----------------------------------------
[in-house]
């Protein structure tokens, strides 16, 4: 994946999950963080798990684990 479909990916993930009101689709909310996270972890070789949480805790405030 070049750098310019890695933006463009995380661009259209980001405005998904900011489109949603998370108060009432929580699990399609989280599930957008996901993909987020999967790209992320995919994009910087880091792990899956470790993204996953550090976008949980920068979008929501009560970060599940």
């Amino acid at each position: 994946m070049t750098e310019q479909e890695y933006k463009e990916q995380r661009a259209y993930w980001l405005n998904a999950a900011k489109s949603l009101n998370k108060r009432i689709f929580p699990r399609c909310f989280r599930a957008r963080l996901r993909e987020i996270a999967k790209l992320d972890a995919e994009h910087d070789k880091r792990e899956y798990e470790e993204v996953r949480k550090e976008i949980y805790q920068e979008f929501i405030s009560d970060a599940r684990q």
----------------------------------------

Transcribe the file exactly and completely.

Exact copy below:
[in-house]
């Protein structure tokens, strides 16, 4: 994946999950963080798990684990 479909990916993930009101689709909310996270972890070789949480805790405030 070049750098310019890695933006463009995380661009259209980001405005998904900011489109949603998370108060009432929580699990399609989280599930957008996901993909987020999967790209992320995919994009910087880091792990899956470790993204996953550090976008949980920068979008929501009560970060599940």
């Amino acid at each position: 994946m070049t750098e310019q479909e890695y933006k463009e990916q995380r661009a259209y993930w980001l405005n998904a999950a900011k489109s949603l009101n998370k108060r009432i689709f929580p699990r399609c909310f989280r599930a957008r963080l996901r993909e987020i996270a999967k790209l992320d972890a995919e994009h910087d070789k880091r792990e899956y798990e470790e993204v996953r949480k550090e976008i949980y805790q920068e979008f929501i405030s009560d970060a599940r684990q």